Home Airports The 10 Angriest Airports In The U.S., According to Forbes

The 10 Angriest Airports In The U.S., According to Forbes

by SharonKurheg

Most people don’t like being in airports. Sure, there’s a bit of excitement if you’re going somewhere cool. But the bad really outweighs the good, with long waits at check-in and baggage drop, then another long wait at the TSA security checkpoint. Dining and shopping options are generally much more expensive than if you bought the stuff on the outside. You get to the gate and it’s overcrowded, without enough places to sit. And then when it’s time to load the plane, the gate lice starts swarming.

Yeah, airports aren’t fun.

Some airports seem to have more difficulties than others, because of reasons. Maybe they’re outdated. Maybe they don’t have a decent variety of (overpriced) dining and shopping. Maybe they tend to have more delayed flights because of weather issues (I’m looking at you, places with lots of snow or daily summer monsoons). So you’re going to wind up seeing more crabby people there.

Forbes noticed that people would vent on Twitter about their frustrations with the airports they were in. So they decided to see which airports were, well, the angriest. Here’s how they said they did it:

Forbes Advisor analyzed more than 37,000 tweets directed at the 60 busiest airports in the U.S. from March 2022 to March 2023. We then used a machine learning tool to analyze the sentiment of each tweet and determine where travelers are most annoyed.

Here are the key findings of what they discovered:

  • A full 52% (more than half!) of tweets from travelers who @-mentioned an airport were angry
  • The three most commonly used words in these angry airport tweets are “delays,” “security” and “hours”
  • The world’s busiest airport, Hartsfield-Jackson Atlanta International Airport, is the sixth most anger-inducing big airport in the country (so business or size doesn’t necessarily equate anger level)

And what was the angriest airport out there? John Wayne Airport (SNA), in Orange County, CA. 65% of passengers’ tweets about SNA were angry tweets, and the top angry words about it were noise, staff, TSA, complaints and delayed.

Here are the Top 10 angriest airports:

1. John Wayne Airport (SNA), Orange City, CA
65% of tweets were angry. Angry words seen most often: Noise, Staff, TSA, Complaints, Delayed

2. Jacksonville Int’l Airport (JAX), Jacksonville, FL
60% angry tweets. Words: Line, TSA, Garage, Delays, Employees

3. Eppley Airfield (OMA), Omaha, NE
59% angry tweets. Words: Delays, Weather, Cold, Police, Issues

4. Tampa Int’l Airport (TPA), Tampa, FL
57% angry tweets. Words: Bags, Delayed, Luggage, Security, Canceled

5. San Antonio Int’l Airport (SAT), San Antonio, TX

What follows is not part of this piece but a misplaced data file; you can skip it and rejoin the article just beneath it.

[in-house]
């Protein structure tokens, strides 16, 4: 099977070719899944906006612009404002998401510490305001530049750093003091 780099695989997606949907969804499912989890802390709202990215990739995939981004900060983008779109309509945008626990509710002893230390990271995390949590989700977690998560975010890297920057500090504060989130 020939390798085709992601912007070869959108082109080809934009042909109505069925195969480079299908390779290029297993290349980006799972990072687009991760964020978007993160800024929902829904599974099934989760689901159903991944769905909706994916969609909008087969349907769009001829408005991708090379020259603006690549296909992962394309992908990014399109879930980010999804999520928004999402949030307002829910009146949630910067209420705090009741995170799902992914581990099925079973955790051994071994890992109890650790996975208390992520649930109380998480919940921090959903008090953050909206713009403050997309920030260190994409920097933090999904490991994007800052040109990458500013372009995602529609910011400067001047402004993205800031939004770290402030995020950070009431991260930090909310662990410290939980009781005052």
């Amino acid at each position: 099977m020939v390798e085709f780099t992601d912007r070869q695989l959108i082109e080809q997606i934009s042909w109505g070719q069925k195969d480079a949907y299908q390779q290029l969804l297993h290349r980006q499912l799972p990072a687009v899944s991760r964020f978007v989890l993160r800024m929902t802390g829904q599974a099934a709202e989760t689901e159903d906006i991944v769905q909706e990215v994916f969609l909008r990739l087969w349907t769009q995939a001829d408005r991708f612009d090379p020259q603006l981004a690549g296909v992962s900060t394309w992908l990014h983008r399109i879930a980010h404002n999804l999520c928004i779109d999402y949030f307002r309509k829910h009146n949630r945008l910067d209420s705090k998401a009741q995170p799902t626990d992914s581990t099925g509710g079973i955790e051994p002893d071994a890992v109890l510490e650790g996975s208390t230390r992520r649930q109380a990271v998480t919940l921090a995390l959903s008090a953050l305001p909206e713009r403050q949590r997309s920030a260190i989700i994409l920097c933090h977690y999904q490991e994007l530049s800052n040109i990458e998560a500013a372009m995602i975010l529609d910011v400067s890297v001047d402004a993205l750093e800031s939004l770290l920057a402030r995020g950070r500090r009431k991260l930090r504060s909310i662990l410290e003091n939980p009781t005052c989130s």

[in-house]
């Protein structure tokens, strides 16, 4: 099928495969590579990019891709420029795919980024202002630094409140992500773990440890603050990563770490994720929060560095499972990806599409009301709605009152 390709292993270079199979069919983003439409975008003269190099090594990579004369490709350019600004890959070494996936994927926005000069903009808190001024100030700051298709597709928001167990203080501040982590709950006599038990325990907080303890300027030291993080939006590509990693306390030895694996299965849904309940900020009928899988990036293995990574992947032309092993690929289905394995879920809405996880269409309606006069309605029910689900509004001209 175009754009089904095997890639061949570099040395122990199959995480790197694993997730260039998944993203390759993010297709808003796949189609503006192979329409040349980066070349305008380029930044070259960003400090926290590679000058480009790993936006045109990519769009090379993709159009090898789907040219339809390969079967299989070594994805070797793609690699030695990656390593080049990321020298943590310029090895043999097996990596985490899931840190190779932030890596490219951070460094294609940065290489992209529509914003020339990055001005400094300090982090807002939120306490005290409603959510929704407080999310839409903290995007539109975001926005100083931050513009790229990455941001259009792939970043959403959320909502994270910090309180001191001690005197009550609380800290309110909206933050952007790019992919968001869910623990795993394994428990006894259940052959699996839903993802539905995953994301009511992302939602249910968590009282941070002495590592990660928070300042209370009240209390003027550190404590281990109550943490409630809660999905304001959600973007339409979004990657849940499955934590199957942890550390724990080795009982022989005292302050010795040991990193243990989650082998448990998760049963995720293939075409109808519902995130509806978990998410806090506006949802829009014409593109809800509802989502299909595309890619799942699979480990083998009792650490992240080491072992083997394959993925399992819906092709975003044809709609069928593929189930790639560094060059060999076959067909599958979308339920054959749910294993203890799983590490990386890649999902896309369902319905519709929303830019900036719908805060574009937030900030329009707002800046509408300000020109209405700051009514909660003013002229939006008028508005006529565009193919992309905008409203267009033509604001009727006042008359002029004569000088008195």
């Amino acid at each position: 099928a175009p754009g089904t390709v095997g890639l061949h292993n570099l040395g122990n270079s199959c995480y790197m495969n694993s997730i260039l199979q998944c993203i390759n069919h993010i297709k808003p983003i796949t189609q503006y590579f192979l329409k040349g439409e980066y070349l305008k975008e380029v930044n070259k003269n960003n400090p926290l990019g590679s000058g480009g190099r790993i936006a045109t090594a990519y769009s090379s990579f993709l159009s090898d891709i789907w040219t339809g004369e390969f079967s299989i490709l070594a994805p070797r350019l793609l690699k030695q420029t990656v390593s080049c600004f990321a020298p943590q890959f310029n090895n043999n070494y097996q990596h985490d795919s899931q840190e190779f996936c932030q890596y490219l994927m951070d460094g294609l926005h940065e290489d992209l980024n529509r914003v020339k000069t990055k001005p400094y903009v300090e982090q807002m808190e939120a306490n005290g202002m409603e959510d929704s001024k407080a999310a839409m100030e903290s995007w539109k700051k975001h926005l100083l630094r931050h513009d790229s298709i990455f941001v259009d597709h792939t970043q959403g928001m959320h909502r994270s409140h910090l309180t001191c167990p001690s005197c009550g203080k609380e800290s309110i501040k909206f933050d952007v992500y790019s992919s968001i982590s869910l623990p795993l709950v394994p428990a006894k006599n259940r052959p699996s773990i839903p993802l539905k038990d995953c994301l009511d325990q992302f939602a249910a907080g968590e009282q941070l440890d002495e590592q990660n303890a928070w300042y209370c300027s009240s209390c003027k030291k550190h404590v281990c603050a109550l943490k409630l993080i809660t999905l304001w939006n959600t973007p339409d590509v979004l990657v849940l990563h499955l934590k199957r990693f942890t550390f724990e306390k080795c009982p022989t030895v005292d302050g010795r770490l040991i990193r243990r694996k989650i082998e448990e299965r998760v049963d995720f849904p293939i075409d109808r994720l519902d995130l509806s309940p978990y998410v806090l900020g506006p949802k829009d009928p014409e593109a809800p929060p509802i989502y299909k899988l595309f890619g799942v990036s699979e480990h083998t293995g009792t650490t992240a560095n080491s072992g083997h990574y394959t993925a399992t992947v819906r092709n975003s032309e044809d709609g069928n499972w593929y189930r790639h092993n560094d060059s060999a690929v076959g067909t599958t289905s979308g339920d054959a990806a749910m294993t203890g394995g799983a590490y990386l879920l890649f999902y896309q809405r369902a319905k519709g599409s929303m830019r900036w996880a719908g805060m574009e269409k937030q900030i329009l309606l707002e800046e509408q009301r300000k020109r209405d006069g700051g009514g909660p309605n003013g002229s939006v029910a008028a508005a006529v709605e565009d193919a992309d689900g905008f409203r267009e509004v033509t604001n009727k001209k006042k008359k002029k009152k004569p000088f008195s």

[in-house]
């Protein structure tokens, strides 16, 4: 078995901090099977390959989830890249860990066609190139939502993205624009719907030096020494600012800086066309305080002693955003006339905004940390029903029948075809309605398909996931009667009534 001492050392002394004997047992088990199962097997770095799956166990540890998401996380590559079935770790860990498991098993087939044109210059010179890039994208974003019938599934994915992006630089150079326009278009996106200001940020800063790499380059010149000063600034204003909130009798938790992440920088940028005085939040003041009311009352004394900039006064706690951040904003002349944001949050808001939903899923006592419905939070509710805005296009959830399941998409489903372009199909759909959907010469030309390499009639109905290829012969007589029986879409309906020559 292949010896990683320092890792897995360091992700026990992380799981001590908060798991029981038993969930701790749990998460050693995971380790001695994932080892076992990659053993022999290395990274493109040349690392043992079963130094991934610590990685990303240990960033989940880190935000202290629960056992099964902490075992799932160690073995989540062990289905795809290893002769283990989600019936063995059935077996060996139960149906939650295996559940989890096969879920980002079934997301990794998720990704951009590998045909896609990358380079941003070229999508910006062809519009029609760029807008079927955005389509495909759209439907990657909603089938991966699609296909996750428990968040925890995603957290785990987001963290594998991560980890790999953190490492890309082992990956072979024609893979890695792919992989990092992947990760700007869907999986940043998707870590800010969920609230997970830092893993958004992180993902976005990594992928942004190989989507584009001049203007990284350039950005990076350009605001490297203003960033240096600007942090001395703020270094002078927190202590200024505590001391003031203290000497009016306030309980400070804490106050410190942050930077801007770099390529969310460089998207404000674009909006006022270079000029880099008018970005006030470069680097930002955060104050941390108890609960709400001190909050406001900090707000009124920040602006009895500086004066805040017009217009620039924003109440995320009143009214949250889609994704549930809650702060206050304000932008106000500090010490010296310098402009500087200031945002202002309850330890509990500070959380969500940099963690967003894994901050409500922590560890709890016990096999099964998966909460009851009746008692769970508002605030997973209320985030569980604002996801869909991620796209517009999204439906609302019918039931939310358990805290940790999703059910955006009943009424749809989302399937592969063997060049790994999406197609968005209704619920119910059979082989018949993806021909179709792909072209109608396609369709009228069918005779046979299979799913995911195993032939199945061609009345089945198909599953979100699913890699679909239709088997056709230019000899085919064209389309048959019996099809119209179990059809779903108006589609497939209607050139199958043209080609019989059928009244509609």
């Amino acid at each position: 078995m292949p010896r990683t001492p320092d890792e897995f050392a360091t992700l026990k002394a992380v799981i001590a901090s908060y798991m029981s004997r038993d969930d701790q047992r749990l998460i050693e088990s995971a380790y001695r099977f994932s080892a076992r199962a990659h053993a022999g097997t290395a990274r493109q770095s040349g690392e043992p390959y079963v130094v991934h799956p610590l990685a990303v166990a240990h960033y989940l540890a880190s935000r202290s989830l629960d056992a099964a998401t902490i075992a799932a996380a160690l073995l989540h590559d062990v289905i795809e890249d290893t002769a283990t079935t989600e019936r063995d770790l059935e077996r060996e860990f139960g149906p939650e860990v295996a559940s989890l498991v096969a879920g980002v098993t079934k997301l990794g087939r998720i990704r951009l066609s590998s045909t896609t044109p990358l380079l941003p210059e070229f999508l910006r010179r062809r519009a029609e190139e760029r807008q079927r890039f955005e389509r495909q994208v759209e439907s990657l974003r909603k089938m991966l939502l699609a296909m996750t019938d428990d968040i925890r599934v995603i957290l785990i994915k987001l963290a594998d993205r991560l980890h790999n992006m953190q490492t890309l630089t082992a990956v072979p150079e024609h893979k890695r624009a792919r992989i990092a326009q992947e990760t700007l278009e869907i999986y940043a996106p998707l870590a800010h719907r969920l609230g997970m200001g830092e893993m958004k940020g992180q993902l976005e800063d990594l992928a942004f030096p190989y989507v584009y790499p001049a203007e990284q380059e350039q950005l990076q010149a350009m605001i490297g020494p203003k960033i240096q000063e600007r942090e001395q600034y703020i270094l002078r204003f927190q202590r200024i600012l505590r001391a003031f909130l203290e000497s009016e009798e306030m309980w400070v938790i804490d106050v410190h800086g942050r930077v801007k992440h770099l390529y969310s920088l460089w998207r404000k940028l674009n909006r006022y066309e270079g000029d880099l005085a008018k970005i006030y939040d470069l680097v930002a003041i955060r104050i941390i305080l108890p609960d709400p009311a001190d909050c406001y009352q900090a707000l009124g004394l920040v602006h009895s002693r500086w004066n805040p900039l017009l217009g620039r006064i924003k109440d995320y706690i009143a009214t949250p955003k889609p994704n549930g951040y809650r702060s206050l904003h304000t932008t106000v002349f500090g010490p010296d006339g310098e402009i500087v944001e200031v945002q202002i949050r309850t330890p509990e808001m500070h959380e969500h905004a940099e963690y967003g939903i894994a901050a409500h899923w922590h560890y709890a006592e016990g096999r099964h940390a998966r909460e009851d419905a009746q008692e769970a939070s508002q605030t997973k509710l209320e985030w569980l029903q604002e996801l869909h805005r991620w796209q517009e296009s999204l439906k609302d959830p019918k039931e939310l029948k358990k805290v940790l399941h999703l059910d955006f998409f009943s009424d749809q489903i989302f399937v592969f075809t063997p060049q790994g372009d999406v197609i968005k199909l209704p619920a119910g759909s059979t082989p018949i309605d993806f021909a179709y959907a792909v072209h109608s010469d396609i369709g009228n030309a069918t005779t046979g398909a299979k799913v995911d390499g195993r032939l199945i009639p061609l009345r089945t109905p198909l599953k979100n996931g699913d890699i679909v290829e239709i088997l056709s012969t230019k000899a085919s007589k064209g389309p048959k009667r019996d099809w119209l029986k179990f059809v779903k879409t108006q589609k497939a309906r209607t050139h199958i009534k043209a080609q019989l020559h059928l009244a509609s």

57% angry tweets. Words: TSA, Weapon, Officers, Firearm, Broken

6. Hartsfield-Jackson Atlanta Int’l Airport (ATL), Atlanta, GA
56% angry tweets. Words: Delays, Traffic, Line, Security, Parking

7. San Diego Int’l Airport (SAN), San Diego, CA
56% angry tweets. Words: Waiting, Security, Line, Rental, Canceled

8. Nashville Int’l Airport (BNA), Nashville, TN
56% angry tweets. Words: Traffic, Police, Waiting, Passengers, Security

9. Phoenix Sky Harbor Int’l Airport (PHX), Phoenix, AZ
56% angry tweets. Words: Rental, Line, Waiting, Bags, Delayed

10. Norman Y. Mineta San José International Airport (SJC), San Jose, CA
56% angry tweets. Words: Help, Security, International, Waiting, Parking

By the way, the LEAST angry airport was Indianapolis Int’l Airport (IND), in, of course, Indianapolis, IN. Their angry tweets were only 42% (angry words were Canceled, Delays, Crash, Delayed, Waiting)

Here’s their complete methodology for their results:

In March 2023, we analyzed more than 37,000 tweets directed at the 60 busiest airports in the United States over the preceding 12 months. We established the list of airports based on total passenger boardings in 2021, as reported by the FAA. A given tweet was designated as being directed at one of the airports if the tweet cited the official Twitter handle of that airport in its message, informally known as “@ mentioning” or “@-ing” an entity.

Once we amassed our raw set of tweets, we processed them with a Python-based machine learning tool that measures the sentiment of language in each tweet. Each tweet was scored on characteristics of “sadness,” “joy,” “love,” “anger,” “fear,” and “surprise.” Then each tweet was tagged with the emotion it scored highest for. In this case, we focused our analysis exclusively on tweets tagged as “anger.” To establish airports with the angriest travelers we calculated the total number of angry tweets as a proportion of all tweets directed at that airport.

It’s important to note that on Twitter, there is a considerable ecosystem of non-traveler entities tweeting at airports on a regular basis, ranging from local TSA accounts to news media to aviation industry analysts. To focus our analysis on tweets from average travelers, and to filter out recurring @ mentions from non-travelers, we only analyzed tweets from Twitter handles that @ mentioned an airport four times or less in the past year.

Of the 60 busiest airports, seven were excluded from our analysis for either not having an official Twitter handle (OGG, SJU, HNL) or not being tweeted at more than 50 times over the past year (ANC, PBI, MSY, SMF).

You can read the full list of angry airports on this page of Forbes’ May 19th article.

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This post first appeared on Your Mileage May Vary


RKD May 22, 2023 - 11:26 pm

I can relate to #1 SNA @ #10 SJC on the list. These two airports never gave me good vibes when traveling during 2010s. Switched to LAX and SFO, even though I had to deal with extra traffic

Tony N May 25, 2023 - 3:19 pm

I don’t tweet anyway.


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